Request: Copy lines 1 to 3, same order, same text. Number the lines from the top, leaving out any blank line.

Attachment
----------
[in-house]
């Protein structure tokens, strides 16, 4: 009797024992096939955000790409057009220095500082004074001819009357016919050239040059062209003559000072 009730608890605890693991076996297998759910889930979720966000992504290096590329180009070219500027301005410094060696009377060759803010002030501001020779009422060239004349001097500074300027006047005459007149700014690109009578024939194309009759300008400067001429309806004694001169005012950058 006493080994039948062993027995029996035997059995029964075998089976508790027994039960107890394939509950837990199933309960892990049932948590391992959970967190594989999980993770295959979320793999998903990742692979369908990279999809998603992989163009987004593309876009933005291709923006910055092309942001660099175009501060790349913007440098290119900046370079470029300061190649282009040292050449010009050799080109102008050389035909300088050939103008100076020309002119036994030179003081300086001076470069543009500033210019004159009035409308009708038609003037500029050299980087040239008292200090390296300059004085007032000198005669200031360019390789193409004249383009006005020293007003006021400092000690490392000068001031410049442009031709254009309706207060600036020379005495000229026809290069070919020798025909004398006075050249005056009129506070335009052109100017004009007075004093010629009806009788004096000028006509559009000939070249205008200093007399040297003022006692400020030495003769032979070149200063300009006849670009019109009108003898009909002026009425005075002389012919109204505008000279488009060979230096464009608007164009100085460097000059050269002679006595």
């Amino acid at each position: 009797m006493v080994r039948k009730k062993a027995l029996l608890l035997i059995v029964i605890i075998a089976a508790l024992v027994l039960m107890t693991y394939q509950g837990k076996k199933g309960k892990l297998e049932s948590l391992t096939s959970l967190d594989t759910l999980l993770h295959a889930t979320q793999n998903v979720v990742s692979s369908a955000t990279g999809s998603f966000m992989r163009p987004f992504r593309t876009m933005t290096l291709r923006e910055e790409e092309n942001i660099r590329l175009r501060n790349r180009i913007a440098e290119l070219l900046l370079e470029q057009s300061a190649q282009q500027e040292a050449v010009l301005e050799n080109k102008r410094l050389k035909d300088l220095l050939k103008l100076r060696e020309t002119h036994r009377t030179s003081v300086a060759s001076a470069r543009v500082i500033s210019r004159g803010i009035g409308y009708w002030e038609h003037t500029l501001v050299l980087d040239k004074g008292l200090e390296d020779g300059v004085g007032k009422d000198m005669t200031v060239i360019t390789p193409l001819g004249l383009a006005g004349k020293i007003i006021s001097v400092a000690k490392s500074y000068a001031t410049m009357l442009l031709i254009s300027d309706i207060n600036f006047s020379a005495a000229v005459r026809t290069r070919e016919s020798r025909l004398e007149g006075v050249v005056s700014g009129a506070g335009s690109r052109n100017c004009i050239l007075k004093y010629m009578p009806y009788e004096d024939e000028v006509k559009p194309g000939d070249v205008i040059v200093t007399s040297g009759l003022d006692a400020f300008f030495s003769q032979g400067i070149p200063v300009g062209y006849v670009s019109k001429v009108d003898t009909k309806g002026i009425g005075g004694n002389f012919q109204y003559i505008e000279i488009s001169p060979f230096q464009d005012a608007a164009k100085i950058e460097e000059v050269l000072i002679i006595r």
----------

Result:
[in-house]
């Protein structure tokens, strides 16, 4: 009797024992096939955000790409057009220095500082004074001819009357016919050239040059062209003559000072 009730608890605890693991076996297998759910889930979720966000992504290096590329180009070219500027301005410094060696009377060759803010002030501001020779009422060239004349001097500074300027006047005459007149700014690109009578024939194309009759300008400067001429309806004694001169005012950058 006493080994039948062993027995029996035997059995029964075998089976508790027994039960107890394939509950837990199933309960892990049932948590391992959970967190594989999980993770295959979320793999998903990742692979369908990279999809998603992989163009987004593309876009933005291709923006910055092309942001660099175009501060790349913007440098290119900046370079470029300061190649282009040292050449010009050799080109102008050389035909300088050939103008100076020309002119036994030179003081300086001076470069543009500033210019004159009035409308009708038609003037500029050299980087040239008292200090390296300059004085007032000198005669200031360019390789193409004249383009006005020293007003006021400092000690490392000068001031410049442009031709254009309706207060600036020379005495000229026809290069070919020798025909004398006075050249005056009129506070335009052109100017004009007075004093010629009806009788004096000028006509559009000939070249205008200093007399040297003022006692400020030495003769032979070149200063300009006849670009019109009108003898009909002026009425005075002389012919109204505008000279488009060979230096464009608007164009100085460097000059050269002679006595």
């Amino acid at each position: 009797m006493v080994r039948k009730k062993a027995l029996l608890l035997i059995v029964i605890i075998a089976a508790l024992v027994l039960m107890t693991y394939q509950g837990k076996k199933g309960k892990l297998e049932s948590l391992t096939s959970l967190d594989t759910l999980l993770h295959a889930t979320q793999n998903v979720v990742s692979s369908a955000t990279g999809s998603f966000m992989r163009p987004f992504r593309t876009m933005t290096l291709r923006e910055e790409e092309n942001i660099r590329l175009r501060n790349r180009i913007a440098e290119l070219l900046l370079e470029q057009s300061a190649q282009q500027e040292a050449v010009l301005e050799n080109k102008r410094l050389k035909d300088l220095l050939k103008l100076r060696e020309t002119h036994r009377t030179s003081v300086a060759s001076a470069r543009v500082i500033s210019r004159g803010i009035g409308y009708w002030e038609h003037t500029l501001v050299l980087d040239k004074g008292l200090e390296d020779g300059v004085g007032k009422d000198m005669t200031v060239i360019t390789p193409l001819g004249l383009a006005g004349k020293i007003i006021s001097v400092a000690k490392s500074y000068a001031t410049m009357l442009l031709i254009s300027d309706i207060n600036f006047s020379a005495a000229v005459r026809t290069r070919e016919s020798r025909l004398e007149g006075v050249v005056s700014g009129a506070g335009s690109r052109n100017c004009i050239l007075k004093y010629m009578p009806y009788e004096d024939e000028v006509k559009p194309g000939d070249v205008i040059v200093t007399s040297g009759l003022d006692a400020f300008f030495s003769q032979g400067i070149p200063v300009g062209y006849v670009s019109k001429v009108d003898t009909k309806g002026i009425g005075g004694n002389f012919q109204y003559i505008e000279i488009s001169p060979f230096q464009d005012a608007a164009k100085i950058e460097e000059v050269l000072i002679i006595r």